In school, if you misbehave, they send you to the office and pay the penalty, and then return to class. Unless you are expelled (and schools must have a good reason), you return to class. In the workplace (the real world), employers don’t tolerate people who won’t do their job. Employers want someone who will show up for work regularly, get the job done, as well as get along with other workers. There are too many people who need a job and want that position if you don’t follow the employer’s policies. If you can’t do the job for some reason, they can fire you.

In school, the system makes sure that students get fed. There are free and reduced lunch programs to feed children. If a student does not have lunch or money continuously, someone is notified about this problem (social worker, DSS etc.) In the real world, many people go to work hungry and go home hungry. Many people work so that they can pay bills and buy food.

Even when I went to college and lived on campus, I do not consider that the real world. I paid tuition and room and board as well as books but those were my major expenses. Many other students had their education paid for by their parents. When I graduated and got my first apartment, I never realized how much money was needed for deposits as well as electric, water, and phone bills. No one prepared me for these real world situation.

So, I guess I really don’t feel that school is the real world. And yes, I do feel that my lessons should be related to the real world so I can prepare my students for things that they may face. I might not be able to cover all of the situations they may face, but I hope that I give them enough tools and information so they can go find the answers they need.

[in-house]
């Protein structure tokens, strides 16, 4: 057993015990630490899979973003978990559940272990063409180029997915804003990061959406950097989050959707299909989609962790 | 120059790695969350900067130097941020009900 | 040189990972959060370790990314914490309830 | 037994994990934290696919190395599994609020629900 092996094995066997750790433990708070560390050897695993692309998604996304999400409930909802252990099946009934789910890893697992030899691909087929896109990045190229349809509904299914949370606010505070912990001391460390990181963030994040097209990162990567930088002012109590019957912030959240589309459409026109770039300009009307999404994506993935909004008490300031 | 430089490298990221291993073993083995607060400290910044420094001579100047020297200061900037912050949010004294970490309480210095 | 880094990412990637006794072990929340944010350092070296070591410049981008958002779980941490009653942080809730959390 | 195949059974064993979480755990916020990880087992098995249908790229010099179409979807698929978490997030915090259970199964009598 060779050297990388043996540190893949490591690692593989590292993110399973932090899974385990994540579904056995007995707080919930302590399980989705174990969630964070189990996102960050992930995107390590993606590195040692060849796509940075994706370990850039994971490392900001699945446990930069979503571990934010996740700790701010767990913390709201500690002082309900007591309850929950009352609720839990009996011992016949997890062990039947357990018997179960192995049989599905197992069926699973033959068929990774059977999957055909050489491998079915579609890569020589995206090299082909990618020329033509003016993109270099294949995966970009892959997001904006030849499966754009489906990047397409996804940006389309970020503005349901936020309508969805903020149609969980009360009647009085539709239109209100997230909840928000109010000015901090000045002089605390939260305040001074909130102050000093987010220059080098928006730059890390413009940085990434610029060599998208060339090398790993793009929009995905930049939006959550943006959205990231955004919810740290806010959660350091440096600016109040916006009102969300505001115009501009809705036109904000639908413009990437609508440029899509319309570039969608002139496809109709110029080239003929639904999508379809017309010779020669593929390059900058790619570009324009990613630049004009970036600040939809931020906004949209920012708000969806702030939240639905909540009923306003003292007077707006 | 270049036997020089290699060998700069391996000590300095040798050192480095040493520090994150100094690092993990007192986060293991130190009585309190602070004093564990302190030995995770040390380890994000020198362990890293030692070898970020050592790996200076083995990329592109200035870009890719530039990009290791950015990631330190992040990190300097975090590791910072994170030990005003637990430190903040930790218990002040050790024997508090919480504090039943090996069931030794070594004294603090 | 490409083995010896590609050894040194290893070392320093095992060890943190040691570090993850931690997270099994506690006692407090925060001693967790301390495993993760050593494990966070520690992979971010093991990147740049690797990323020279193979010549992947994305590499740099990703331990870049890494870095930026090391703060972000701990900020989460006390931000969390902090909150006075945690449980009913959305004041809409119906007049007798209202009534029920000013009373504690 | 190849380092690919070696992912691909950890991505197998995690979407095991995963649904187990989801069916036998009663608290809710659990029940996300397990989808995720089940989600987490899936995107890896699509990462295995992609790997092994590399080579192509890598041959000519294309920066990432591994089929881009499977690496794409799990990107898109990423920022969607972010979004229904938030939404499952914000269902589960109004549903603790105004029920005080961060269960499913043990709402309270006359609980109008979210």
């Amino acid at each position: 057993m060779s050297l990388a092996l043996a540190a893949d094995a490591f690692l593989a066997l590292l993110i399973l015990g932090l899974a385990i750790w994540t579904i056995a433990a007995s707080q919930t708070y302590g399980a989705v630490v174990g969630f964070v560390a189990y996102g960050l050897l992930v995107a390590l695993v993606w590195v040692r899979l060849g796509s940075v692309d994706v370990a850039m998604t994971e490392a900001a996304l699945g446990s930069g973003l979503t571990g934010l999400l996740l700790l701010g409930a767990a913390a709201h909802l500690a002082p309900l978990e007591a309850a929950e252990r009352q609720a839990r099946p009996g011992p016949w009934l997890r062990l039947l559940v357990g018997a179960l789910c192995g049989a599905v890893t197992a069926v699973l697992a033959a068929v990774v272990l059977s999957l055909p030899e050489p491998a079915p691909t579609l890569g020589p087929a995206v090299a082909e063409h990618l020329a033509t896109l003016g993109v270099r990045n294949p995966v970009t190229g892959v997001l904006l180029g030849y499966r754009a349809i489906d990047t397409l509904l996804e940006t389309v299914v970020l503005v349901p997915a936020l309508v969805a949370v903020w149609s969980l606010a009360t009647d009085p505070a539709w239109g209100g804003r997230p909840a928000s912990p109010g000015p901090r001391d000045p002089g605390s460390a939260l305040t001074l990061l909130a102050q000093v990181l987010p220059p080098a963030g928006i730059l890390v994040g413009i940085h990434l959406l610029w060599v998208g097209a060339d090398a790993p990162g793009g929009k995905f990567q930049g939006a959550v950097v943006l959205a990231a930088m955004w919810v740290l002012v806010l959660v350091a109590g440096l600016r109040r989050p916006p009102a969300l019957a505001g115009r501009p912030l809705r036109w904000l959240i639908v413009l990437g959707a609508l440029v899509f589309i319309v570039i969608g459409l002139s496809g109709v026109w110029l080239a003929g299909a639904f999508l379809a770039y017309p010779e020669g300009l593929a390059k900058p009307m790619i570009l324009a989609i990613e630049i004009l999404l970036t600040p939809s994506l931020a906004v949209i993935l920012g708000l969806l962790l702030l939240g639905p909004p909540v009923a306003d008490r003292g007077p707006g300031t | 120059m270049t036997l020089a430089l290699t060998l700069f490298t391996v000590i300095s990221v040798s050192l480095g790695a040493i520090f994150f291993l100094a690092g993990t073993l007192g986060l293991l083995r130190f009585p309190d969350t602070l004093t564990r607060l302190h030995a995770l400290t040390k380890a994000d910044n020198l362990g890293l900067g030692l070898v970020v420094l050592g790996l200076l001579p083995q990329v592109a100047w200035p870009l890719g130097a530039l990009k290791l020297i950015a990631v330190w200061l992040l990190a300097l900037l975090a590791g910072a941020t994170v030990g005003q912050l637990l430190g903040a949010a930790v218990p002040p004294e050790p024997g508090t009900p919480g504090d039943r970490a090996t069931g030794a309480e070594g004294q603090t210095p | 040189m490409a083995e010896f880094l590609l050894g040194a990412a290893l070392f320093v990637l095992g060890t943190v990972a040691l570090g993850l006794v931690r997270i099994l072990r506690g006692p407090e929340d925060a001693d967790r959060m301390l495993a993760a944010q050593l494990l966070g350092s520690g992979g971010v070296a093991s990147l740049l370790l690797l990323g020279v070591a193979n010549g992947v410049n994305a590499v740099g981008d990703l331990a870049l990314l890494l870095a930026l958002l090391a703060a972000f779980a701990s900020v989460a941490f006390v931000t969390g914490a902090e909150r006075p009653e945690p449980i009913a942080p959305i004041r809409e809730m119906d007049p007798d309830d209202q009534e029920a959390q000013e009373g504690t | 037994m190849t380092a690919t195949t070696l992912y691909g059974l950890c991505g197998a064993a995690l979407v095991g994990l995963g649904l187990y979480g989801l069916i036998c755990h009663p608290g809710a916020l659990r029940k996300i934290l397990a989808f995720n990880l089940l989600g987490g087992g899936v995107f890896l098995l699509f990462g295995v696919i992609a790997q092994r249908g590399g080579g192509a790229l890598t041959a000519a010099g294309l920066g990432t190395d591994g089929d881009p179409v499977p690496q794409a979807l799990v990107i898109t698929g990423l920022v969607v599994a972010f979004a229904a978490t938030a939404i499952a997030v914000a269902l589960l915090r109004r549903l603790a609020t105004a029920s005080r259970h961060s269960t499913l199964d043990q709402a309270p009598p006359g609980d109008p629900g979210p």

What do you think? Is school the real world or not?

Posted on the Successful Teaching Blog by loonyhiker (successfulteaching at gmail dot com).

Original image: 'Summer Storm over Kuala Lumpur' by: Trey Ratcliff


Deven Black said...

We apparently look at the same thing and see two different things. You see clear distinctions between school and life, between scrimmages and the actual contests and I do not.

What I see, instead, is a holistic existence in which the scrimmage is part of the game performance in that one will not perform well in the game unless one practices what one is supposed to do.

A student's life is also holistic. There is no clear distinction between school and life; school is part of the whole fabric of the student's life. School is social, emotional, educational and demanding just like every other aspect of a child's life.

Your contention that school is an artificial manipulated environment, while true, also falls flat when one recognizes that almost all aspects of our lives take place in artificial manipulated environments. Among them are cities, suburbs, shopping malls, movie theaters, parks, playgrounds, cars and restaurants. None are natural, all are constructed to manipulate behavior.